The game is probably more suitable for serious board game players. Having said that, we did appreciate the updated look and feel for the new playing board and game pieces. 🙂
May and June seems to be the wedding season among my friends. I attended three weddings over the last two weekends. There will be at least four more in the coming month, last when I counted.
It’s hard on the pocket, but yet it feels good to see my friends enter into marital bliss one by one.
Last Friday, I attended the wedding of my secondary school classmate, Kim Yong. It was great to see my secondary school classmates again at the wedding. The topics were no longer about soccer and computer games, but wives, career and housing. We still bonded well, and the bunch of us chatted till past 11pm, after all the guests have left. Towards the end, we actually managed to list out the entire class roaster, name by name, index number by index number!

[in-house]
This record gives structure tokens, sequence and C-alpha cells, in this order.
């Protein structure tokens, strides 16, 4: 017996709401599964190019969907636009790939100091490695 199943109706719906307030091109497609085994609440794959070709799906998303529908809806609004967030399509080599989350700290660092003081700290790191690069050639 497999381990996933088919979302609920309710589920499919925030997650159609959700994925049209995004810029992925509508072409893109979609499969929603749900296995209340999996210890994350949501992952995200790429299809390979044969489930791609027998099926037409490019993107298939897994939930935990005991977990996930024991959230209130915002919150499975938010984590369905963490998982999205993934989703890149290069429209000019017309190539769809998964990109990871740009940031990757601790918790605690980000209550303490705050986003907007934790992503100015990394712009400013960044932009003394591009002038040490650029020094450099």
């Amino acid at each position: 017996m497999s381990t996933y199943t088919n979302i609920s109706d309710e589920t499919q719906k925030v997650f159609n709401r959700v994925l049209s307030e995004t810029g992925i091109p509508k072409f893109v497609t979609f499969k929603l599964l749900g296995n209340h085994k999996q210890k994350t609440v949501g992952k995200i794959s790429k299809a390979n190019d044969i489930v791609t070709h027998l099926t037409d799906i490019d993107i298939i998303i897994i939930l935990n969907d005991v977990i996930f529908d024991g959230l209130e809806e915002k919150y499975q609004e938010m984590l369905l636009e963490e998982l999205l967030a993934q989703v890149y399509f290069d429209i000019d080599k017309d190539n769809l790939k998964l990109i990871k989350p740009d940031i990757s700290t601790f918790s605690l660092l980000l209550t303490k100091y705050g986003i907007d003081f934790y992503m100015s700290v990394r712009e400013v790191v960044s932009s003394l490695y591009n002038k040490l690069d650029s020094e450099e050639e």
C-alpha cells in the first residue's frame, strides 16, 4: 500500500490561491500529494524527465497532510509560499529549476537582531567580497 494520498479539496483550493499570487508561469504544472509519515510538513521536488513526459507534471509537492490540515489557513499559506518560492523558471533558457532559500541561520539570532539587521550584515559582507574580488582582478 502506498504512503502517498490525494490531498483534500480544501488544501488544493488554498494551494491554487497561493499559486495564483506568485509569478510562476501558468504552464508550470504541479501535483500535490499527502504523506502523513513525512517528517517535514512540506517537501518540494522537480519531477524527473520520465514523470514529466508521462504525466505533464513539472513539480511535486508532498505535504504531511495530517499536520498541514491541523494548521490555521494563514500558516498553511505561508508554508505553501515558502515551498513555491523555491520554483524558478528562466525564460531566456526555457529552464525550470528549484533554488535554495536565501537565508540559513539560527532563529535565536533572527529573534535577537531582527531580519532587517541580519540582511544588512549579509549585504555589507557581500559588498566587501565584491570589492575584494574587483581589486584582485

On Saturday, I attended the wedding of a friend, Er Kai, whom I got to know from an exchange trip to China when I was still in NTU. He had invited the rest of our travel pals as well and it was heartwarming to see everyone again. This group is slightly younger – with me being the oldest among them, excluding the professor who went on the trip with us. Er Kai got to know his Korean wife when they met in Japan while both of them were still students. It took a while for their relationship to blossom, but they sure look like they were made for each other at their wedding night. 🙂
There’s a caste system, even in murder, begins the book.